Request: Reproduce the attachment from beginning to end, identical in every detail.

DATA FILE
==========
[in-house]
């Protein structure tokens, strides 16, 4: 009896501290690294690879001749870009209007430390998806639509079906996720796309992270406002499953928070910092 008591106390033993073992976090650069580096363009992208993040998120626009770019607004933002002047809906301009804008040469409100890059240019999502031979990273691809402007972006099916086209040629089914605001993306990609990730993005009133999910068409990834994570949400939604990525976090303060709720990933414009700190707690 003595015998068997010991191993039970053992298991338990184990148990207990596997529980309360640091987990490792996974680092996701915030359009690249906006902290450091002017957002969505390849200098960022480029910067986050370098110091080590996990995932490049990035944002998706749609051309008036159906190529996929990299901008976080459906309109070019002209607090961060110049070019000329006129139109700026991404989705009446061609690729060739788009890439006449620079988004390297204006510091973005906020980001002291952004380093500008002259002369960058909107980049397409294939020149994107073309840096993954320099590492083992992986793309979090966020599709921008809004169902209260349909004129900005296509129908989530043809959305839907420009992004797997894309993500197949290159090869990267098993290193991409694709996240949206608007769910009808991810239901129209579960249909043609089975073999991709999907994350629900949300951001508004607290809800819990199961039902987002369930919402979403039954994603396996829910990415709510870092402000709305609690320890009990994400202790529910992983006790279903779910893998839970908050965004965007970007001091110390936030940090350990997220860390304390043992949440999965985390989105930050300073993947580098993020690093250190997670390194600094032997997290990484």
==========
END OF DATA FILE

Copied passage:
[in-house]
């Protein structure tokens, strides 16, 4: 009896501290690294690879001749870009209007430390998806639509079906996720796309992270406002499953928070910092 008591106390033993073992976090650069580096363009992208993040998120626009770019607004933002002047809906301009804008040469409100890059240019999502031979990273691809402007972006099916086209040629089914605001993306990609990730993005009133999910068409990834994570949400939604990525976090303060709720990933414009700190707690 003595015998068997010991191993039970053992298991338990184990148990207990596997529980309360640091987990490792996974680092996701915030359009690249906006902290450091002017957002969505390849200098960022480029910067986050370098110091080590996990995932490049990035944002998706749609051309008036159906190529996929990299901008976080459906309109070019002209607090961060110049070019000329006129139109700026991404989705009446061609690729060739788009890439006449620079988004390297204006510091973005906020980001002291952004380093500008002259002369960058909107980049397409294939020149994107073309840096993954320099590492083992992986793309979090966020599709921008809004169902209260349909004129900005296509129908989530043809959305839907420009992004797997894309993500197949290159090869990267098993290193991409694709996240949206608007769910009808991810239901129209579960249909043609089975073999991709999907994350629900949300951001508004607290809800819990199961039902987002369930919402979403039954994603396996829910990415709510870092402000709305609690320890009990994400202790529910992983006790279903779910893998839970908050965004965007970007001091110390936030940090350990997220860390304390043992949440999965985390989105930050300073993947580098993020690093250190997670390194600094032997997290990484």